Testimony concluded Friday in Hall County Superior Court in the trial of a Gainesville woman charged with reckless conduct by an HIV-infected person.
Attorneys will present closing arguments today.
Heather Nix, 36, is accused of withholding knowledge about her HIV status for eight years to her then-husband and longtime partner, in violation of Georgia criminal statutes.
The alleged victim, Kevin Franklin, testified that on July 9, 2009, he first learned of Nix’s health. She was in the hospital for an unrelated medical issue at the time.
“I knew that she was there for the gall bladder, but when she asked me to leave, I knew something was different,” he said, saying Nix asked to be alone with her doctor.
Nix first learned she had HIV in 1998 after being hospitalized when an epileptic seizure caused a car wreck, she said.
Franklin did not contract the disease.
Three separate timelines have emerged in the trial for the disputed HIV disclosure: prior to the couple having protected sex; prior to them having unprotected sex; and in 2009, after a few years of marriage, leading to divorce.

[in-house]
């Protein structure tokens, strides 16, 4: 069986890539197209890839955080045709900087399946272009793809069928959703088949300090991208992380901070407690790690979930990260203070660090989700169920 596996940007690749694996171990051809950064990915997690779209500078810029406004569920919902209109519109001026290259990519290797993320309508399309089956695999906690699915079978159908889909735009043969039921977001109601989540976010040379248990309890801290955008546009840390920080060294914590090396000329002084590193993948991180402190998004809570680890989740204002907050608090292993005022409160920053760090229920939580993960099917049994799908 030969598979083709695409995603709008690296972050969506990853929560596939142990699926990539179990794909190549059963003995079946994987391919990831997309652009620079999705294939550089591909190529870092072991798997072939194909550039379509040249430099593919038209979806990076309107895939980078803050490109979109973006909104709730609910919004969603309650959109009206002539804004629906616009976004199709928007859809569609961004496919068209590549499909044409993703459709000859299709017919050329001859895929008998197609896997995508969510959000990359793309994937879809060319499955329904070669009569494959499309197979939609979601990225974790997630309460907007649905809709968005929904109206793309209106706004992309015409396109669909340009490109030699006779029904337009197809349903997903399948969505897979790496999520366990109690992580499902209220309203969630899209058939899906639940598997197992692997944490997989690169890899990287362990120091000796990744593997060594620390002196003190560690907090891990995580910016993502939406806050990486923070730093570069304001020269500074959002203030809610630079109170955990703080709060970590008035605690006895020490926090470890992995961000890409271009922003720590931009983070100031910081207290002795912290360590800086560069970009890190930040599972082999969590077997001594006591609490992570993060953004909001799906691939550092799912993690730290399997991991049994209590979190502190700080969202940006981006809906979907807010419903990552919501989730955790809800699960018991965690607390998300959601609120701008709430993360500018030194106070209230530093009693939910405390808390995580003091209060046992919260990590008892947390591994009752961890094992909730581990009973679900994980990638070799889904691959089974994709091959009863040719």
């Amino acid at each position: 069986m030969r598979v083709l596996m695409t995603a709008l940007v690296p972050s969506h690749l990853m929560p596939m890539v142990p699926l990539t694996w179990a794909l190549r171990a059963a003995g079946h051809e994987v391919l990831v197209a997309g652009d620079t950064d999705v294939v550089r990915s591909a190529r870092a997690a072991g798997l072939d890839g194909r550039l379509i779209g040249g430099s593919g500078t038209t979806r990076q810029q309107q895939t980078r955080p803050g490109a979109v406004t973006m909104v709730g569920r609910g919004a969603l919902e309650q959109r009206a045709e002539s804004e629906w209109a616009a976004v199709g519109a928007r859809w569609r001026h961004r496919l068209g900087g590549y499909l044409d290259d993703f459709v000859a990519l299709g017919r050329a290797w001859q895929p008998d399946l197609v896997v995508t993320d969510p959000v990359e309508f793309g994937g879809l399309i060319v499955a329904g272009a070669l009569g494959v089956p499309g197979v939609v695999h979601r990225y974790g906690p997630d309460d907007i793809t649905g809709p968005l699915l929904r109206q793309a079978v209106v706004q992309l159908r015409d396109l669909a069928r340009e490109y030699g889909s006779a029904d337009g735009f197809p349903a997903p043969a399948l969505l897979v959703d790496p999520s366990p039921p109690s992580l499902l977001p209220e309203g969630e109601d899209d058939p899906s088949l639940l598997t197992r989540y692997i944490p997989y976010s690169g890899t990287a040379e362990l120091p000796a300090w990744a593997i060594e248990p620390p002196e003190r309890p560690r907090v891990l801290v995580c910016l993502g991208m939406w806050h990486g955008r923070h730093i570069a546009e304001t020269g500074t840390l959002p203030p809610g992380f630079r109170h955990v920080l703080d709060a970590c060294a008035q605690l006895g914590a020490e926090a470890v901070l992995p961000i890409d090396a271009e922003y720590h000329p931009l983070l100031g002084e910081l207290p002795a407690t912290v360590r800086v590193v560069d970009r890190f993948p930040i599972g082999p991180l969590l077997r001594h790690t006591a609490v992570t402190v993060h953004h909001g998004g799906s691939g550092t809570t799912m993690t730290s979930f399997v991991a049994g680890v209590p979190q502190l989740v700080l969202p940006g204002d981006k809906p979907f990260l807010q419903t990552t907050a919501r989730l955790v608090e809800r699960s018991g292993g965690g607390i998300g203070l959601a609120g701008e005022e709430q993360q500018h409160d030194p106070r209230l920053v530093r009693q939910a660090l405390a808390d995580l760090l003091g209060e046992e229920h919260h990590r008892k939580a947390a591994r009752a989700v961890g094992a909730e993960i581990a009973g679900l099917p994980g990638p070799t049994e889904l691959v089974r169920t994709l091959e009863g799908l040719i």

The state has asserted that Franklin’s decision to pursue criminal charges and divorce Nix was a direct result of the revelation of the condition.
Nix took the stand in her defense, testifying she told Franklin she had HIV years prior to starting a sexual relationship with him.
She said she believed the divorce was related to revelations about her health, but not Franklin’s revelations.
“I think it was ... because it had gotten out to outside the household, and he was ashamed for anybody to know that his wife had HIV,” she said.
Nix said she had asked friends and family in 2009 to leave the hospital to maintain her independence and self-reliance.
“I don’t want to rely on others. I’m the one who has the disease — I have to take care of myself,” she said.
Friends and family played a significant part of the case, with emotional testimony from both sides.
Nix’s mother Lynn Watson made an appeal outside of court hearings.
“Please pray for my family,” she said. “... I ask people to pray for my family. We never thought we would be struck with this disease, either.”
Assistant District Attorney Juliet Aldridge asked several defense witnesses on cross examination if they heard the couple talk openly about her health status. None of them said they had.
The dialogue of the trial struck a “he said, she said” tone as testimony began to contradict that of other witnesses.
The jury is ultimately tasked with considering reliability of witnesses as part of the evidence in making a ruling.